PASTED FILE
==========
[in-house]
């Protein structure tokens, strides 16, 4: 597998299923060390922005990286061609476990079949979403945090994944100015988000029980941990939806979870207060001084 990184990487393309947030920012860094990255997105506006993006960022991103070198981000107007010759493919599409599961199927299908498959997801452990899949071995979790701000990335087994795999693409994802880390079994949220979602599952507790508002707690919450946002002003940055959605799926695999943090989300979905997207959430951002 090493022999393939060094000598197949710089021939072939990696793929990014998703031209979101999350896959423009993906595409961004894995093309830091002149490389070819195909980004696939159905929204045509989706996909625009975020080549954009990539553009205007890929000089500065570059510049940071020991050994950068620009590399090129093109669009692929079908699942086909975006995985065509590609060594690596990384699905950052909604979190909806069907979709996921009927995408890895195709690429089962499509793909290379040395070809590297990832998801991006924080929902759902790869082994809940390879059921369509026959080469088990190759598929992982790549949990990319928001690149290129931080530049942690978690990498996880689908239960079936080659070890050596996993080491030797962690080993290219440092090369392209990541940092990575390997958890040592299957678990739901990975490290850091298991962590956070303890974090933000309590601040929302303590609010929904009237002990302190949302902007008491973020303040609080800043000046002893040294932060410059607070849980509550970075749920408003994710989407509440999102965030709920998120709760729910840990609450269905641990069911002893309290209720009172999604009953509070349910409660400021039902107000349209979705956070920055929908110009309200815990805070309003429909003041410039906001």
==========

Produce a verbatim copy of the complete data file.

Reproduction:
[in-house]
């Protein structure tokens, strides 16, 4: 597998299923060390922005990286061609476990079949979403945090994944100015988000029980941990939806979870207060001084 990184990487393309947030920012860094990255997105506006993006960022991103070198981000107007010759493919599409599961199927299908498959997801452990899949071995979790701000990335087994795999693409994802880390079994949220979602599952507790508002707690919450946002002003940055959605799926695999943090989300979905997207959430951002 090493022999393939060094000598197949710089021939072939990696793929990014998703031209979101999350896959423009993906595409961004894995093309830091002149490389070819195909980004696939159905929204045509989706996909625009975020080549954009990539553009205007890929000089500065570059510049940071020991050994950068620009590399090129093109669009692929079908699942086909975006995985065509590609060594690596990384699905950052909604979190909806069907979709996921009927995408890895195709690429089962499509793909290379040395070809590297990832998801991006924080929902759902790869082994809940390879059921369509026959080469088990190759598929992982790549949990990319928001690149290129931080530049942690978690990498996880689908239960079936080659070890050596996993080491030797962690080993290219440092090369392209990541940092990575390997958890040592299957678990739901990975490290850091298991962590956070303890974090933000309590601040929302303590609010929904009237002990302190949302902007008491973020303040609080800043000046002893040294932060410059607070849980509550970075749920408003994710989407509440999102965030709920998120709760729910840990609450269905641990069911002893309290209720009172999604009953509070349910409660400021039902107000349209979705956070920055929908110009309200815990805070309003429909003041410039906001």